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Is Your Partner Emotionally Unavailable?

Is Your Partner Emotionally Unavailable?
Relationships are incredibly powerful. Chances are, the moments you were at your most joyful and most vulnerable revolved around relationships.

Is your partner emotionally available?

Emotional availability is the willingness to participate in a healthy, mutually gratifying relationship.

Men and women have the same needs and desires. Men are just as capable of emotional availability as women. In fact, men are likely to profess love before women. Women are as likely to be emotionally unavailable as men.

Unavailable Personality Types

  • Critic: Finds fault, nitpicks and always sees the down side. You can never do anything right.
  • Sponge: Relies on the partner to fill a void. The relationship is responsible for this person’s happiness. Desperately wants the connection but can never get enough validation.
  • Iceberg: Tends to be dismissive of emotional intimacy, unlikely to be a warm source of support. It feels like this person is indifferent to you.
  • Silencer: Feels either they can’t connect or does not want to connect with their feelings. This person prefers thoughts or facts to feelings.
  • Defender: Shields real or imagined threats, including criticism. Might blame, find fault, withdraw or defend based on perceived threats.
Keep in mind, these personality types occur in shades. Humans are complex.

You may not recognize emotional unavailability when you’re dating, because you spend such small slices of time together. You might also miss challenges that are present, convincing yourself that changes will occur.

If your relationship provides you with more benefit than not, you can get a better view of what you need and want. Communicate about what causes tension.

Listen as Dr. Holly Parker joins Dr. Pamela Peeke to discuss emotional availability.


Prevention #spreadthehealth

Featured Speaker:
Holly Parker, PhD
Dr. Holly ParkerDr. Parker, or Dr. Holly, as she’s more playfully known, is a psychologist with a passion for walking alongside people as they invest in their future selves by cultivating a more enriching, vibrant life in the here and now.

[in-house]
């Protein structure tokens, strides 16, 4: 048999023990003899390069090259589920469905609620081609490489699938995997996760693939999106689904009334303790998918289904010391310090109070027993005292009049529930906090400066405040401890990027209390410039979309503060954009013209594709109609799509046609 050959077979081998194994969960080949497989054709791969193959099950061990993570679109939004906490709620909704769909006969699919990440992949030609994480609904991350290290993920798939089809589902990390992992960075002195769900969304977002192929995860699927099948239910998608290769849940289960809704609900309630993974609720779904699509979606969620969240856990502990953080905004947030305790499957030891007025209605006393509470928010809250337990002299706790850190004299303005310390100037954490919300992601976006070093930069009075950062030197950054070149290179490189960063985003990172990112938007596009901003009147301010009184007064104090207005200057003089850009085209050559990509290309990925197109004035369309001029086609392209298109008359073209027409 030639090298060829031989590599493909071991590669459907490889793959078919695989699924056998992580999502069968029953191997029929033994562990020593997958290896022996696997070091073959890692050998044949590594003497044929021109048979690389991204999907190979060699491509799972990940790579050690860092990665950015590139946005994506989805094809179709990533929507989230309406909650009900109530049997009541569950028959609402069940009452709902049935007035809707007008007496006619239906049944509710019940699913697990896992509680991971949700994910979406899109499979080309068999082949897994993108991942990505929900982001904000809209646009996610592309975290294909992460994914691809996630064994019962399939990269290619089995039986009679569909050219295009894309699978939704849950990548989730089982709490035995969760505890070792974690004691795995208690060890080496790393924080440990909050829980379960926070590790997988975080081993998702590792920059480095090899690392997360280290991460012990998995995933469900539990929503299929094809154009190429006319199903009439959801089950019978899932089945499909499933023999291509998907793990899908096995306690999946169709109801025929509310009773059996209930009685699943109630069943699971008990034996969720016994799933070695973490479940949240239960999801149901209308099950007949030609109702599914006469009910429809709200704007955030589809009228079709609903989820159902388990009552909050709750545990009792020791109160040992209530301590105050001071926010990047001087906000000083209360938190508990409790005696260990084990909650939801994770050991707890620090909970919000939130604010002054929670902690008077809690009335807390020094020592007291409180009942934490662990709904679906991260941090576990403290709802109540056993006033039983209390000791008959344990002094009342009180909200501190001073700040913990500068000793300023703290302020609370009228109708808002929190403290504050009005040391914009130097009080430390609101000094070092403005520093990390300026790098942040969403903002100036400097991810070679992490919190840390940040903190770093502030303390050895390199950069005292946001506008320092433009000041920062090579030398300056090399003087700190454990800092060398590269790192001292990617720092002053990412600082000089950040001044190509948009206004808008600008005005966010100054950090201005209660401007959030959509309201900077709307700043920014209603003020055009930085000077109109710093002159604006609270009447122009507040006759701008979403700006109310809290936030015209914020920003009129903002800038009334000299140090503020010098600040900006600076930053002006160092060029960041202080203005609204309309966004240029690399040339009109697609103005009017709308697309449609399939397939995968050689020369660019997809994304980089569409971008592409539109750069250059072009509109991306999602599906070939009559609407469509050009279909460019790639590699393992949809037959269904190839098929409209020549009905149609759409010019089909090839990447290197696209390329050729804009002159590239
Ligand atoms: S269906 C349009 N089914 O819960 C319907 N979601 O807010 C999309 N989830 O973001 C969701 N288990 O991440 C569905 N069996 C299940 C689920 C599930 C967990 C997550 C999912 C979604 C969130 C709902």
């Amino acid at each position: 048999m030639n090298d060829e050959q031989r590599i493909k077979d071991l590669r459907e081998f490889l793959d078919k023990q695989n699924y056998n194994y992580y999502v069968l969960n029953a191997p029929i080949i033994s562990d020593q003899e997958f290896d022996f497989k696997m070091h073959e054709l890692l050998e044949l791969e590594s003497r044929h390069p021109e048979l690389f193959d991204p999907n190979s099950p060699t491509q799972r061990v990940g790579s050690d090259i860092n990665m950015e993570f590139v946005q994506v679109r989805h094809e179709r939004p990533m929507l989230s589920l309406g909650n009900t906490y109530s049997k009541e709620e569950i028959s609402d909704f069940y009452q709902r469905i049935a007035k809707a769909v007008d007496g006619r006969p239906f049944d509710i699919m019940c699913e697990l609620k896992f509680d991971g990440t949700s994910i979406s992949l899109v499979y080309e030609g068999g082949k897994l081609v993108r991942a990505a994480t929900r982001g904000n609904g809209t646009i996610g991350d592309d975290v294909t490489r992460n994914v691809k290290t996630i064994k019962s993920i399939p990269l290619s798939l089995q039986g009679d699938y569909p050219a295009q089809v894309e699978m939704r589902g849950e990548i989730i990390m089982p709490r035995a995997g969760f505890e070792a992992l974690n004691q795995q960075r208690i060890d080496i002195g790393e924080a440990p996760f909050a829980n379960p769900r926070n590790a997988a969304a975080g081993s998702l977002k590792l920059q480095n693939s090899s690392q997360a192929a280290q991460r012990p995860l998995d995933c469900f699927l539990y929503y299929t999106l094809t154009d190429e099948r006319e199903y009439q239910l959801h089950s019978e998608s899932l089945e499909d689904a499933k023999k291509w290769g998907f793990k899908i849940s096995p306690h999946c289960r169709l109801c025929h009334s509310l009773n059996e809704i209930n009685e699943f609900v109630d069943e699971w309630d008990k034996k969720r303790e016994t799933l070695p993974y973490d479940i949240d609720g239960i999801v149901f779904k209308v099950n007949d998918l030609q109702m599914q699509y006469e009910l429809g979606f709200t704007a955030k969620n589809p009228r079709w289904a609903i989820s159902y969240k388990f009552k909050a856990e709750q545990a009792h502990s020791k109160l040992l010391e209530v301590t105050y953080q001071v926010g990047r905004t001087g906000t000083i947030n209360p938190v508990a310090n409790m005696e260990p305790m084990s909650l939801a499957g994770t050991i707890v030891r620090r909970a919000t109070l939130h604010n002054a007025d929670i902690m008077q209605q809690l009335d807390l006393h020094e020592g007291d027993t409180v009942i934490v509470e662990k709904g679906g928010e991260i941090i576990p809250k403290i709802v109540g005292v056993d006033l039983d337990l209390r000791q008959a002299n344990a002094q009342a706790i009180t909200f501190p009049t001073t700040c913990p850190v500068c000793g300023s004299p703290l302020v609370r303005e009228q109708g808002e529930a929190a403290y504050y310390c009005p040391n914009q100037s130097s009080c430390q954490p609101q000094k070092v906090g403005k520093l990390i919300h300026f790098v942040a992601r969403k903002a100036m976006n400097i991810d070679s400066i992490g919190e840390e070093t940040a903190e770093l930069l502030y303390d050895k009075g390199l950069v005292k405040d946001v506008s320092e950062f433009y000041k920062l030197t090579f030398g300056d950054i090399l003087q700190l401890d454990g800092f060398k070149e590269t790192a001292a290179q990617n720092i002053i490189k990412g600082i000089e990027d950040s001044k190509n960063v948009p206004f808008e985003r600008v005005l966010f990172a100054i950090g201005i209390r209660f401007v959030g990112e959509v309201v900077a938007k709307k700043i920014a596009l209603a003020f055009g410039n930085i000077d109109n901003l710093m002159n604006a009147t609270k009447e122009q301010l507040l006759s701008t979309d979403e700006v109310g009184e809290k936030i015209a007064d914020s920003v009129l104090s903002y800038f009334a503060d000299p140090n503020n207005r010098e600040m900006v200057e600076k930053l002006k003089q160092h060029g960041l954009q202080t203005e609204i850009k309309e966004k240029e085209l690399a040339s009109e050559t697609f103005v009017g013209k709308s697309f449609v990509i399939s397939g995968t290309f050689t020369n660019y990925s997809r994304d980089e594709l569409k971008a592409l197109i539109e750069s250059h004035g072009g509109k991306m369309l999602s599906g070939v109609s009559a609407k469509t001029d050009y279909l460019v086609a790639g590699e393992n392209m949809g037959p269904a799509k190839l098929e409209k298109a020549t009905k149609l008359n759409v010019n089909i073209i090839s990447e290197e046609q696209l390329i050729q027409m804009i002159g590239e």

She obtained her Ph.D. in Experimental Psychopathology from Harvard University, where she conducted research and was a Karen Stone Fellow and Sackler Scholar. Filled with a fire in her belly to uplift people through human connection too, Dr. Parker re-specialized in Clinical Psychology at the University of Massachusetts, Amherst.

Presently, she zestfully engages in clinical work, teaching, public education, and writing. She’s a lecturer at Harvard University, where she teaches the popular course The Psychology of Close Relationships. She’s also a practicing psychologist and an associate director of training at the Edith Nourse Rogers Memorial Veterans Hospital. In her clinical practice, Dr. Parker has worked with people across an array of issues, including thriving relationships, self-esteem, trauma, mood, anxiety, emotion regulation, health and lifestyle, addiction, grief and loss, and those varied spaces in life that are formidable yet ultimately freeing to face.        

She is the author of two books. When Reality Bites: How Denial Helps and What to Do When It Hurts (Hazelden Press; August 30, 2016) is a guided tour through the benefits and the pitfalls of denial. If We’re Together, Why Do I Feel So Alone?: How to Build Intimacy with an Emotionally Unavailable Partner (Berkley/NAL; January 3, 2017) accompanies readers hoping to mend emotional unavailability in their romantic relationship. 

She also delves into an assortment of topics on the dappled road of life in her blog and in media interviews through outlets such as SELF Magazine, Glamour, Cosmopolitan, Prevention, Chicago Tribune, ABC News, Saturday Evening Post, and Medical Daily.

She lives in Boston with Guille, her extremely cool husband and kindred spirit, relishes running, studying Spanish, time travel stories, and The Walking Dead, and has no skill whatsoever in pet training.